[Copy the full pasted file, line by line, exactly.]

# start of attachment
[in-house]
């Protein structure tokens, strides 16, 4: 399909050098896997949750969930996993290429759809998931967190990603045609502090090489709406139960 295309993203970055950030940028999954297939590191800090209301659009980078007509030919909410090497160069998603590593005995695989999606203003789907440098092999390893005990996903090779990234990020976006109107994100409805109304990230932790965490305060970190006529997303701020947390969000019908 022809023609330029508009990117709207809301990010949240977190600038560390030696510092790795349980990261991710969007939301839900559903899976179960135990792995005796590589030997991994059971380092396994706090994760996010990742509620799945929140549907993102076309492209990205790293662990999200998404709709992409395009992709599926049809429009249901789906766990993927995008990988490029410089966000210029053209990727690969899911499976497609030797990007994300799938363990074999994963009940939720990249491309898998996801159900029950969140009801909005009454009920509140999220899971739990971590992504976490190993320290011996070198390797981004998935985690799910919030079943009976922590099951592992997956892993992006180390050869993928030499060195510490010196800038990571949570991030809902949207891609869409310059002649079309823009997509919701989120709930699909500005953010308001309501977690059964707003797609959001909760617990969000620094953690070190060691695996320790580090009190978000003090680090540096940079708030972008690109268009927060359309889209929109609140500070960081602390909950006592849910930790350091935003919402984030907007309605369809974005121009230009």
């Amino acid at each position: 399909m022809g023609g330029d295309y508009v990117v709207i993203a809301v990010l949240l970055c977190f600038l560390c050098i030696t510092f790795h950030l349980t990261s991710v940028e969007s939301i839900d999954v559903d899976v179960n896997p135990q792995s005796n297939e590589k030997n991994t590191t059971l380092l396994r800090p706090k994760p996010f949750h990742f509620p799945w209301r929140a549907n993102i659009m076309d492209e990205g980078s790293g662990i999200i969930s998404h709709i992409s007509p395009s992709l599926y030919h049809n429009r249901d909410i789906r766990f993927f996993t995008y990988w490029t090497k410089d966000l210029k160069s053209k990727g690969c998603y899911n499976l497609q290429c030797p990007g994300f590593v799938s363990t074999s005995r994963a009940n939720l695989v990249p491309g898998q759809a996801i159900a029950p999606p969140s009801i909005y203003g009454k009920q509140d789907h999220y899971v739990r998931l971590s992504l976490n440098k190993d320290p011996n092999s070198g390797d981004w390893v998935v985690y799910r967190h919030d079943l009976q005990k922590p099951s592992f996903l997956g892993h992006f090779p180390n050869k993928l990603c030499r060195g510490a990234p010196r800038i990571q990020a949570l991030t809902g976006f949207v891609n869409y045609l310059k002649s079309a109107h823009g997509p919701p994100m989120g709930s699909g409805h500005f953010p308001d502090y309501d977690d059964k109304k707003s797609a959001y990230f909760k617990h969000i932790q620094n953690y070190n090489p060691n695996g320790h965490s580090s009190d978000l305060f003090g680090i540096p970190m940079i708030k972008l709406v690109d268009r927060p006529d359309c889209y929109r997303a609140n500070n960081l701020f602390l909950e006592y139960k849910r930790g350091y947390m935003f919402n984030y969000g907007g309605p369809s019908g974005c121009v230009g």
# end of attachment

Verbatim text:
[in-house]
């Protein structure tokens, strides 16, 4: 399909050098896997949750969930996993290429759809998931967190990603045609502090090489709406139960 295309993203970055950030940028999954297939590191800090209301659009980078007509030919909410090497160069998603590593005995695989999606203003789907440098092999390893005990996903090779990234990020976006109107994100409805109304990230932790965490305060970190006529997303701020947390969000019908 022809023609330029508009990117709207809301990010949240977190600038560390030696510092790795349980990261991710969007939301839900559903899976179960135990792995005796590589030997991994059971380092396994706090994760996010990742509620799945929140549907993102076309492209990205790293662990999200998404709709992409395009992709599926049809429009249901789906766990993927995008990988490029410089966000210029053209990727690969899911499976497609030797990007994300799938363990074999994963009940939720990249491309898998996801159900029950969140009801909005009454009920509140999220899971739990971590992504976490190993320290011996070198390797981004998935985690799910919030079943009976922590099951592992997956892993992006180390050869993928030499060195510490010196800038990571949570991030809902949207891609869409310059002649079309823009997509919701989120709930699909500005953010308001309501977690059964707003797609959001909760617990969000620094953690070190060691695996320790580090009190978000003090680090540096940079708030972008690109268009927060359309889209929109609140500070960081602390909950006592849910930790350091935003919402984030907007309605369809974005121009230009």
């Amino acid at each position: 399909m022809g023609g330029d295309y508009v990117v709207i993203a809301v990010l949240l970055c977190f600038l560390c050098i030696t510092f790795h950030l349980t990261s991710v940028e969007s939301i839900d999954v559903d899976v179960n896997p135990q792995s005796n297939e590589k030997n991994t590191t059971l380092l396994r800090p706090k994760p996010f949750h990742f509620p799945w209301r929140a549907n993102i659009m076309d492209e990205g980078s790293g662990i999200i969930s998404h709709i992409s007509p395009s992709l599926y030919h049809n429009r249901d909410i789906r766990f993927f996993t995008y990988w490029t090497k410089d966000l210029k160069s053209k990727g690969c998603y899911n499976l497609q290429c030797p990007g994300f590593v799938s363990t074999s005995r994963a009940n939720l695989v990249p491309g898998q759809a996801i159900a029950p999606p969140s009801i909005y203003g009454k009920q509140d789907h999220y899971v739990r998931l971590s992504l976490n440098k190993d320290p011996n092999s070198g390797d981004w390893v998935v985690y799910r967190h919030d079943l009976q005990k922590p099951s592992f996903l997956g892993h992006f090779p180390n050869k993928l990603c030499r060195g510490a990234p010196r800038i990571q990020a949570l991030t809902g976006f949207v891609n869409y045609l310059k002649s079309a109107h823009g997509p919701p994100m989120g709930s699909g409805h500005f953010p308001d502090y309501d977690d059964k109304k707003s797609a959001y990230f909760k617990h969000i932790q620094n953690y070190n090489p060691n695996g320790h965490s580090s009190d978000l305060f003090g680090i540096p970190m940079i708030k972008l709406v690109d268009r927060p006529d359309c889209y929109r997303a609140n500070n960081l701020f602390l909950e006592y139960k849910r930790g350091y947390m935003f919402n984030y969000g907007g309605p369809s019908g974005c121009v230009g």